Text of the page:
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Rev. John A DiFruscio

Deceased: 2008-11-20

Diocese: BOSTON

CSM Graduation Year: 1972

John DiFruscio, 66; priest traveled own path of service, dies on November 20, 2008

By Stephanie M. PetersĀ Globe Correspondent / December 1, 2008

Fresh out of college with a bachelor’s degree in microbiology in 1964, John DiFruscio appeared to be headed down a scientific path.

Instead, he enrolled in the seminary.

Studying for the priesthood tested his mind in a different way, he later told longtime friend Lois M. Bennett of Braintree.

“John was just brilliant,” Bennett said. “He had great ambition to become an educator, and I think he probably decided he would educate in his religion.”

Father DiFruscio, who served as a priest in area churches for nearly 40 years, died Nov. 20 at hisBraintreehome of complications of renal failure. He was 66.

Throughout adulthood, he was challenged by a very open struggle with manic depression that prevented him from being assigned his own parish or living in a rectory, Bennett said.

He never complained about his illness.

“His faith never faltered,” Bennett said. “It was never God’s fault that he had an illness. It was there, and he handled it.”

Born in Lawrence, Father DiFruscio received a Catholic school education that he continued at Merrimack College in North Andover. After graduating in 1964, he immediately entered. John’s Seminary in Brighton. He was ordained in 1969.

Father DiFruscio’s first assignment was St. Johnthe Baptist Parish in Peabody, followed by stays atSacredHeartChurchinManchesterby the Sea and Immaculate Conception Church in Cambridge.

He also spent time in Rome, studying language and theology but was unable to complete his studies because of his illness, Bennett said.

Placed on disability by the parish for the majority of his career, Father DiFruscio received opportunities to say Mass through friends in the priesthood who invited him to their churches. In the later half of his career, these friends included the Rev. William G. Williams, who invited Father DiFruscio to Church of St. Thomas Morein Braintree, where he helped for two years; and the Rev. Richard McLaughlin, who invited him to St. Joseph-St. Lazarus Church in East Boston and to St. Theresa Church in Everett.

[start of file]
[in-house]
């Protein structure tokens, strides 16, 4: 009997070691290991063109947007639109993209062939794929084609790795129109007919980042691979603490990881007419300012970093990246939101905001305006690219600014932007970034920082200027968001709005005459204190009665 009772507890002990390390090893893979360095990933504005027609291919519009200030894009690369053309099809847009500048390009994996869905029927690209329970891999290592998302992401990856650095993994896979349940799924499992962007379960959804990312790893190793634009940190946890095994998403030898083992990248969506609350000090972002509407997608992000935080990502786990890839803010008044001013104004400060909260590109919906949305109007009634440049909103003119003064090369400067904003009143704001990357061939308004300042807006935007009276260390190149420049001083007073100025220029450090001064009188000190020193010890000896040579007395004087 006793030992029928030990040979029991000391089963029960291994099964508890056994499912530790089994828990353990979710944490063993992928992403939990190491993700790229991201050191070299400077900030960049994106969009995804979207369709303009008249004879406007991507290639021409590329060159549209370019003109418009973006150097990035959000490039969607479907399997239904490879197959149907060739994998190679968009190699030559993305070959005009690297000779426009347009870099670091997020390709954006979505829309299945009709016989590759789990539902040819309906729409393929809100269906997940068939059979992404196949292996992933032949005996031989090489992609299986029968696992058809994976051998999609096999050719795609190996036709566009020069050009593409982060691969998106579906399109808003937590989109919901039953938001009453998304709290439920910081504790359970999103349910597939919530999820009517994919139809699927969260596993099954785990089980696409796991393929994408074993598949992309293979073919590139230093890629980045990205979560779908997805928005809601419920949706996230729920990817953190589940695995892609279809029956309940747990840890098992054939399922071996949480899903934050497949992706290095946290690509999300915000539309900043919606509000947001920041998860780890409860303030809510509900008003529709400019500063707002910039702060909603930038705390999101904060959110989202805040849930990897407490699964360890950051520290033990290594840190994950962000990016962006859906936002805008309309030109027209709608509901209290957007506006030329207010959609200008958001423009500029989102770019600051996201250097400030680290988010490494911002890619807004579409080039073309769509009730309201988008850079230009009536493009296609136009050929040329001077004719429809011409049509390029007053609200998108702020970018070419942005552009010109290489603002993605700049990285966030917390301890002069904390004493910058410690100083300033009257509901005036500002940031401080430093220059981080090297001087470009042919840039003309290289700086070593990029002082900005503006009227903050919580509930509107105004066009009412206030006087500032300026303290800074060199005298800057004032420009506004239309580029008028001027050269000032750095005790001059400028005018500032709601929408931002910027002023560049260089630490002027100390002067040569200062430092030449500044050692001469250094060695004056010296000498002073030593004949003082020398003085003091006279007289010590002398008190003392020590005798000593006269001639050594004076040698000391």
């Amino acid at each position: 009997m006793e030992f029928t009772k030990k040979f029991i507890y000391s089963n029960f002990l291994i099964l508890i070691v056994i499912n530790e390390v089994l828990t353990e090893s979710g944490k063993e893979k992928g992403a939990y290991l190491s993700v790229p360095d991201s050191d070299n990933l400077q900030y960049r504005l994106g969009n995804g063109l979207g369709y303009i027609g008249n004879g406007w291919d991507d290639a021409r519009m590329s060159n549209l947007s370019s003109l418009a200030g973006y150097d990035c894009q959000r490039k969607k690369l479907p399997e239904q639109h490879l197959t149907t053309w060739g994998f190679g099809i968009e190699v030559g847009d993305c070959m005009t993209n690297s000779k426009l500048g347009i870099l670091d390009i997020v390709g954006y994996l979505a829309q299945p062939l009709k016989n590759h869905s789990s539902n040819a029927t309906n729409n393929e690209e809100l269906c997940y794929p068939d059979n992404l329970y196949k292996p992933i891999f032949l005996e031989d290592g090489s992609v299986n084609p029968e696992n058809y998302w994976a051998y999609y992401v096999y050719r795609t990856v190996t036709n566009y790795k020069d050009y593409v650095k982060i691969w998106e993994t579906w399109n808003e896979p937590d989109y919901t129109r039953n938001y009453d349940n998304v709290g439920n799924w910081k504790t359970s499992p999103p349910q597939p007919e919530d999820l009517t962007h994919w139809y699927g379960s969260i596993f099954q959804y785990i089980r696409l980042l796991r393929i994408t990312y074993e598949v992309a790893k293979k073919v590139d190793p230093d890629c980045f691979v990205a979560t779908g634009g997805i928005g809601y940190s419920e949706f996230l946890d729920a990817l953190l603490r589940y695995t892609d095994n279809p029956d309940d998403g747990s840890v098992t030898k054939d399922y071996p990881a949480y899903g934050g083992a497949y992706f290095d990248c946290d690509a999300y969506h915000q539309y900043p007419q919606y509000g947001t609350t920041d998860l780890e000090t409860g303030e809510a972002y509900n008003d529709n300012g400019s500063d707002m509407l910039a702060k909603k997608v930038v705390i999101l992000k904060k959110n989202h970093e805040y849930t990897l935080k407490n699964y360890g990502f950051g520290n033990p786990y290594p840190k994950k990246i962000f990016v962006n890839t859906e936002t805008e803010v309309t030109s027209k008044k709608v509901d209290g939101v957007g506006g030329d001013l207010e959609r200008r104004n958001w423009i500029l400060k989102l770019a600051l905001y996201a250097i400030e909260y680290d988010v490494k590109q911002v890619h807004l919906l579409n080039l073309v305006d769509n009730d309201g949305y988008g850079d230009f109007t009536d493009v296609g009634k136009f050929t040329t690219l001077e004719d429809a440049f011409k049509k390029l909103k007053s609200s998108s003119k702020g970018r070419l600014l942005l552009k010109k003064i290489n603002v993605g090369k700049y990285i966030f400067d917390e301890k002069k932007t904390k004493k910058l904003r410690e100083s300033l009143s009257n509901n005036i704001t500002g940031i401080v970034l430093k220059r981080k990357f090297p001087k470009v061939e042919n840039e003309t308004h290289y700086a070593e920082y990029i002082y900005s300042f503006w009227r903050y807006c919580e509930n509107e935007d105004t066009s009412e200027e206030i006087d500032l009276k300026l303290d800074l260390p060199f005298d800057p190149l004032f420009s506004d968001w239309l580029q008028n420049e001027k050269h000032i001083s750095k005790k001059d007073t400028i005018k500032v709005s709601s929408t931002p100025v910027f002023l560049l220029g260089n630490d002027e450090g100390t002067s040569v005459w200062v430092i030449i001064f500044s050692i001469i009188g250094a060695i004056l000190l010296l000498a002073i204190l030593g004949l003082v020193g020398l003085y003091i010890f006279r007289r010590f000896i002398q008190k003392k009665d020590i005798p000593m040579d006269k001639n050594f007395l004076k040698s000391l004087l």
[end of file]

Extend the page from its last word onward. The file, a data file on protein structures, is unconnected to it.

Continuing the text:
While at theChurchofSt. Thomas More, Father DiFruscio met Bennett and her family, and “over the years, we just became close friends,” she said.

“He was never an ordinary priest, but he was the priest God called him to be,” she said. “He walked the streets in Boston when I first met him, sitting at lunch counters and ministering to the homeless. . . . He was a free spirit, just wonderful.”

When Father DiFruscio began to search for a new condo a few years later, Bennett offered him the basement apartment in herBraintreehome with the offer that he could stay as long as he needed while he searched for a place. The arrangement worked out so well, however, that he never left. He became a beloved figure in the family for Bennett’s children and grandchildren, she said.

Recently, Father DiFruscio was informed that he was suffering from renal failure and decided not to receive dialysis, Bennett said.

Only a month before his death, Father DiFruscio lost a close friend who had long been both a spiritual and motherly figure in his life, 88-year-old Sister Georgiana Smith of the Sisters of Notre Dame de Namur, who had first taught him in second grade at St. Mary of theAssumptionSchoolinLawrence.

“He called her every single night,” said Bennett, who said Father DiFruscio had talked of a void in his life since her death. “He was heartbroken.”